Michael Bloch has rendered a great service to the Alexander Technique community in this, the first full-scale biography of FM Alexander. Using many sources and including interviews with people who knew F.M., Bloch gives us a very insightful and probing look at the personal life of this singular man. The flowing and seamless style of his presentation makes for a very absorbing and enjoyable read.
The book begins with a short history of Tasmania and the events that placed FM’s grandparents in Tasmania Alexander’s early surroundings, childhood, family life and the relationships that contributed to the force of his character are all set up for the reader. Subsequent chapters trace life in Melbourne, his acting career, his development of the technique, and follow him on his journey to London and the establishment of the Technique from what had been a personal discovery.
Most interesting to this reader is the way it is all this is fleshed out with information about his friends and family, and the growing development of his character and thinking
Bloch paints a portrait of a resourceful, free thinking and determined young man who succeed in putting himself on the map in London with little assistance. This is a lesson to many of us who would like to teach more than we do.
Alexander’s years in America, his return to London during the war, his establishment of the training course, the South African Libel trial, his stroke and last years are all described step by step, problem by problem., Alexander always moved forward in very surprising ways; it is just this unpredictability that makes him enigmatic.
Bloch’s task as biographer has been made more difficult by a lack of information and by Alexander’s own efforts to modify the facts of his background to present himself in a better light. For many periods the record is very meager; Bloch remarks that that frustratingly little information is readily available Alexander left all his papers to his younger brother Beaumont and apparently many of these personal papers were destroyed a in a fire. In addition, many of his illustrious pupils apparently left no accounts of their interaction with him. and there are absolutely no examples of his speaking voice either, as the recordings that had been made were destroyed in the war. What then can we really know about this man?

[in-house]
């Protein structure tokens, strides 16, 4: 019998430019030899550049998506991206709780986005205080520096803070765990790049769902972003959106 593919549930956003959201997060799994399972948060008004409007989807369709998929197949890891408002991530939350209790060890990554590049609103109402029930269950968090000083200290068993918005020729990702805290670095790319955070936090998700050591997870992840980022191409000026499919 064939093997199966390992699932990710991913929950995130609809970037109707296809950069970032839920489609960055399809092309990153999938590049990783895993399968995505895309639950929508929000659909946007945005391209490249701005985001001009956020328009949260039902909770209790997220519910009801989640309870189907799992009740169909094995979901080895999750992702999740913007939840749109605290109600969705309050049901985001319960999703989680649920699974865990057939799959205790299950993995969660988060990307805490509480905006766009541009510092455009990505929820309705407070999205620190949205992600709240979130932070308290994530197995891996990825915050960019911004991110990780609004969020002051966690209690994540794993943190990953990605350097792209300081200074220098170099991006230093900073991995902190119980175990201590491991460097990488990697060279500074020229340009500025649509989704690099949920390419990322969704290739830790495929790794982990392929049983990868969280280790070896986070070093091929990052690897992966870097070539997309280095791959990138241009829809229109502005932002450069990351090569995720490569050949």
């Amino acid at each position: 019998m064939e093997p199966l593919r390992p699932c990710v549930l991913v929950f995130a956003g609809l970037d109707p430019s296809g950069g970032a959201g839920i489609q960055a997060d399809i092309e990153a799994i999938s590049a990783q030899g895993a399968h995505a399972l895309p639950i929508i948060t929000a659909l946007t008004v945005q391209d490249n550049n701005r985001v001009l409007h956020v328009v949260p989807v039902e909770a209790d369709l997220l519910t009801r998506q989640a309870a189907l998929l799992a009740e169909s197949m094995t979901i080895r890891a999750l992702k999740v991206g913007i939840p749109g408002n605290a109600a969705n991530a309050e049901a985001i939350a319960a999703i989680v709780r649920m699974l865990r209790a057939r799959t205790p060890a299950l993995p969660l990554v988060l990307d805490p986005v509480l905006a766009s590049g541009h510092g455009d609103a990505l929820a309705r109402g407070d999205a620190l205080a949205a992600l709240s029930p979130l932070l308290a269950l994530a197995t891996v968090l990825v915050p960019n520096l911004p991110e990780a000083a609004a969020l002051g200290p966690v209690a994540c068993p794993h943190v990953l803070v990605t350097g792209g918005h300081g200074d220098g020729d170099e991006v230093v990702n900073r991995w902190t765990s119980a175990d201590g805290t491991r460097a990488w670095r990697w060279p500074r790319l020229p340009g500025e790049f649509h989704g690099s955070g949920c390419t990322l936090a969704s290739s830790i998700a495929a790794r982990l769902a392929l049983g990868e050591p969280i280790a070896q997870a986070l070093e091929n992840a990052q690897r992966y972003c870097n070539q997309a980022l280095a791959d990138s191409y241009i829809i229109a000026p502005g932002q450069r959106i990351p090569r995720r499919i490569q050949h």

Some of the information is not new to us as teachers; for the rest, Bloch has had to make some suppositions to fill in the blanks. He does that with intelligence and sensitivity. This reader appreciates the information he gives us and the thoughtful way he makes sense of the existing sources, There is enough to give a lot of insight into Alexander’s personality and quirks. The excavation and nearly forensic detail of the often hidden aspects of Alexander’s life fill us in on the deeper aspects of the man. For this reader, this book served to illuminate the person behind the wonderful and life changing discoveries he made.
And the book leaves this reader with many questions. Was Alexander a nearly compulsive gambler? Was he generous of himself? Was he suspicious of help from others? Did he self-sabotage at times and is this at odds with the logical clear-headed thinking he taught? Why were there so many worshipful women flocking around him throughout his life? As Bloch remarks, one feels there is scope here for future research. One hopes that someday new material will come to light to answer these and other questions about this fascinating man.
I hope you read this absorbing and well-written account by Michael Bloch. In its pages, you will discover new ways to view the person and character of the man who developed the Alexander Technique.
© Beret Arcaya. Reproduced with permission.
This edition © Mouritz 2005-2014. All rights reserved.